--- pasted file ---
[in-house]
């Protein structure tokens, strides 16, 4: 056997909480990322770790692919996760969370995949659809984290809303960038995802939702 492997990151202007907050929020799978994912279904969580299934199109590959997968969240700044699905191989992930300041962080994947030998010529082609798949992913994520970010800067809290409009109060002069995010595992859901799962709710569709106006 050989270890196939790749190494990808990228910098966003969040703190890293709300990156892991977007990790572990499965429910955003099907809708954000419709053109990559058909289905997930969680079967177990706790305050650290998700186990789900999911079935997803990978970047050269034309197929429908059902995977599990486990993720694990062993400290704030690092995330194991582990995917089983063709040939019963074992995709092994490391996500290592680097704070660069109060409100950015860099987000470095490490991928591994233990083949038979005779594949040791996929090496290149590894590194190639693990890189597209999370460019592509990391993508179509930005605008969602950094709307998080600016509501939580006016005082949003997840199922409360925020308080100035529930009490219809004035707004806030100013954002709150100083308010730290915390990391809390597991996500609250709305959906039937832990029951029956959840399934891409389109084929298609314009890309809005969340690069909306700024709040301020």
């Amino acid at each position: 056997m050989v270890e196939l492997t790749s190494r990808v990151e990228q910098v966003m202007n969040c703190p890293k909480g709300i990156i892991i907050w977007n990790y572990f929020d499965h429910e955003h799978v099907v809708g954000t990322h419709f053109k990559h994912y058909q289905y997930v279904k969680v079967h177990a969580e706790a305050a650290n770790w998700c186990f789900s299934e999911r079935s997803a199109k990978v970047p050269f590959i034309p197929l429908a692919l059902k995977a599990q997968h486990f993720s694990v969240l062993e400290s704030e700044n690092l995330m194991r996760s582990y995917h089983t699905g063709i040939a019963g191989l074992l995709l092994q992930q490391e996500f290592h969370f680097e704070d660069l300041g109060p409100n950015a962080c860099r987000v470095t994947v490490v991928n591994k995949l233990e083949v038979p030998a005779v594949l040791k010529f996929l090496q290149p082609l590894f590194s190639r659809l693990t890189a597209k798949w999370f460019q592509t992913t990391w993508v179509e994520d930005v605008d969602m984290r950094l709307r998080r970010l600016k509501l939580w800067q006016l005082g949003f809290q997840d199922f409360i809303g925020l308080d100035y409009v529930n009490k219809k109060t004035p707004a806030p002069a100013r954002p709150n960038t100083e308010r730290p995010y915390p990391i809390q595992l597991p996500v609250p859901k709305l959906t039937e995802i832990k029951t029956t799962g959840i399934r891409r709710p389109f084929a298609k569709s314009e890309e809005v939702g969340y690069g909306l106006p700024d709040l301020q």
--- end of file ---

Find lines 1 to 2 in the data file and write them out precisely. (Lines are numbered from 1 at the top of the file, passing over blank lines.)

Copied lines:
[in-house]
């Protein structure tokens, strides 16, 4: 056997909480990322770790692919996760969370995949659809984290809303960038995802939702 492997990151202007907050929020799978994912279904969580299934199109590959997968969240700044699905191989992930300041962080994947030998010529082609798949992913994520970010800067809290409009109060002069995010595992859901799962709710569709106006 050989270890196939790749190494990808990228910098966003969040703190890293709300990156892991977007990790572990499965429910955003099907809708954000419709053109990559058909289905997930969680079967177990706790305050650290998700186990789900999911079935997803990978970047050269034309197929429908059902995977599990486990993720694990062993400290704030690092995330194991582990995917089983063709040939019963074992995709092994490391996500290592680097704070660069109060409100950015860099987000470095490490991928591994233990083949038979005779594949040791996929090496290149590894590194190639693990890189597209999370460019592509990391993508179509930005605008969602950094709307998080600016509501939580006016005082949003997840199922409360925020308080100035529930009490219809004035707004806030100013954002709150100083308010730290915390990391809390597991996500609250709305959906039937832990029951029956959840399934891409389109084929298609314009890309809005969340690069909306700024709040301020």